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The Yellow Dress comes to Robinson

Carolina+Cassedy+%28%E2%80%9818%29+speaks+in+front+of+Robinson+students+prior+to+the+performance+of+%22The+Yellow+Dress%22%2C+a+one-woman+show+to+bring+awareness+to+domestic+abuse.
Carolina Cassedy (‘18) speaks in front of Robinson students prior to the performance of

Carolina Cassedy (‘18) speaks in front of Robinson students prior to the performance of "The Yellow Dress", a one-woman show to bring awareness to domestic abuse.

Photo Lillian Martin

Photo Lillian Martin

Carolina Cassedy (‘18) speaks in front of Robinson students prior to the performance of "The Yellow Dress", a one-woman show to bring awareness to domestic abuse.

Lillian Martin, News Editor

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In an effort to shed light on teen dating violence, Carolina Cassedy (‘18), brought the dramatic one-woman play, “The Yellow Dress”, to Robinson.

Cassedy is the co-chair of the Get Loud! Break the Silence basketball game, an annual event to bring awareness against domestic violence. But now, with “The Yellow Dress”, she’s taken her passion to help bring awareness to the issue to yet another stage.

“The Yellow Dress” is a play based off of stories from young women who experienced dating violence. It’s meant to send a message to teens about dating abuse and warning signs of an abusive relationship.

The play was held during school on Thursday, April 26, in Robinson’s auditorium. While it lasted only about 40 minutes, it took months of effort to get the play fo be performed by the Deana’s Educational Theater, the theatre that works to put this production on nationwide.

“I saw the show in October of 2017 and thought that this is something that every high schooler should see, that it’s really important. From there I decided to start communicating with [the Deana’s Educational Theater] in December to try to get it to Robinson,” Cassedy said. “I couldn’t get any replies from them until the middle of January, so for about a month and a half we went back and forth on things like what it would cost.”

It was no easy feat for Cassedy, who had help from The Spring of Tampa Bay, a non-profit organization whose mission is to prevent domestic violence, and several other sponsors. There were many issues in the process of getting the play to Robinson, the main one being copyright issues. Since the play is owned by Deana’s Educational Theatre, there were costs that went into the show; more precisely, $900.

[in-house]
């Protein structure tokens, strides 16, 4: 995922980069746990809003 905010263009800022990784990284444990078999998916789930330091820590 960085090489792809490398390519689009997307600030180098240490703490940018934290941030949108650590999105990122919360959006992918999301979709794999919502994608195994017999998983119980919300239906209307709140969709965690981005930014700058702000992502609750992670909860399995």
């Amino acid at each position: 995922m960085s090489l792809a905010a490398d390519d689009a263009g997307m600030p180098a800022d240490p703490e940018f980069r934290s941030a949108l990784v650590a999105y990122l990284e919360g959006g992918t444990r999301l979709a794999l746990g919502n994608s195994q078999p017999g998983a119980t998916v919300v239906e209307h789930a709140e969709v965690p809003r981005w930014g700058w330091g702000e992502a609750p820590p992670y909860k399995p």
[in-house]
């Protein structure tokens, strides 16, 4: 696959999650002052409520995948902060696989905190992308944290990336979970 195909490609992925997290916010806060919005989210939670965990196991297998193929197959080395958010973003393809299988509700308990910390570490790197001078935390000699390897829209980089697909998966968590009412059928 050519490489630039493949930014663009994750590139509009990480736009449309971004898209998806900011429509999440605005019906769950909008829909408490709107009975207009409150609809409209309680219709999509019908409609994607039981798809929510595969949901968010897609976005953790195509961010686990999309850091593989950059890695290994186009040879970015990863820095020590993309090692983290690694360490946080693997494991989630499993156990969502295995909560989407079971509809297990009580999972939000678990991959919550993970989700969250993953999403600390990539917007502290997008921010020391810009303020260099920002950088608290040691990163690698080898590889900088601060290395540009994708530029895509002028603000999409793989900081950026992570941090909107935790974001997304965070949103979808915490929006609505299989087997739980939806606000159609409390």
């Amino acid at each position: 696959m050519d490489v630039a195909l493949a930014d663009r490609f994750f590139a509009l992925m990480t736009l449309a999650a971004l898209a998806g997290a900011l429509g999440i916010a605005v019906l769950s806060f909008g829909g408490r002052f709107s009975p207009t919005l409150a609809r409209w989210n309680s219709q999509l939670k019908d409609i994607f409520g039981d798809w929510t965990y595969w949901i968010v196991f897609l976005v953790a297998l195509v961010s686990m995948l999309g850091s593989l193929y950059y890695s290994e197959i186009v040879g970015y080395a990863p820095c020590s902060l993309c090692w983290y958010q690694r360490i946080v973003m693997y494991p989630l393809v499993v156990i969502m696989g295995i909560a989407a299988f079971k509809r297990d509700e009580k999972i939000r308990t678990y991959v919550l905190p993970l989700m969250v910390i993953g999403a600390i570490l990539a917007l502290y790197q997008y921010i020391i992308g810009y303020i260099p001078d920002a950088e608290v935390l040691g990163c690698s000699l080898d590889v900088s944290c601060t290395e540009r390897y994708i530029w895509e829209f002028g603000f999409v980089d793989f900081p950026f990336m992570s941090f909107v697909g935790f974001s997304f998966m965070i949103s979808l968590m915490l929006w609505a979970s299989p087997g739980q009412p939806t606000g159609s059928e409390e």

And that’s not even including the effort Cassedy put into promoting the show.

“I made pamphlets and flyers and went around every single teacher personally and was like, ‘Here’s some information, I’d love if you could bring your class down,’” Cassedy said. She even had to prove to Principal Robert Bhoolai that at least 10 classes were going to attend the show in order to have it approved.

Come the day of the show, the auditorium was filled up with students and teachers, exceeding the expected number of attendees. And it wasn’t for nothing; a good majority of students felt like the topic of the play was extremely relevant, and helped them become more aware of dating violence.

“I think, especially being in high school, we don’t really think about getting abused in a relationship,” Sydney Seelen (‘18) said. “It’s scary to think that there are people my age stuck in an abusive relationship, and I think this play did a really good job in showing students that this is an actual thing that happens.”

Actress Denise Dean, who played the character of Anna, a teenage girl killed by her partner due to dating violence, stayed throughout lunches to answer students’ questions about the performance. Members of The Spring were also in the auditorium, ready to help students who might be suffering from dating violence.

“The involvement was really good,” Haley Hatcher (‘21) said. “I felt comfortable going up and talking to people and asking questions. It was really helpful.”

Regardless of how much effort she had to put in to bring the show to Robinson, Cassedy knew it was for a good cause, which is how she stayed persistent throughout the past few months.

“I think it’s really important to know [about dating violence] now so that later on in life, they won’t be in a situation where it happens,” Cassedy said. “I think it’s very essential for kids to hear this message at a young age.”

The Spring of Tampa Bay offers support for those who are affected by or are domestically abused as well as help to give answers to those who have basic questions on the topic. You can go to their website or use the contact information below to reach out.

24-7 Hotline: 813-247-SAFE (7233)

Tampa Outreach Offices: 813-749-8764

Email: [email protected] 

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About the Contributor
Lillian Martin, News Editor

Lillian is a senior and news editor for the newspaper. She is also the academics editor for the yearbook.

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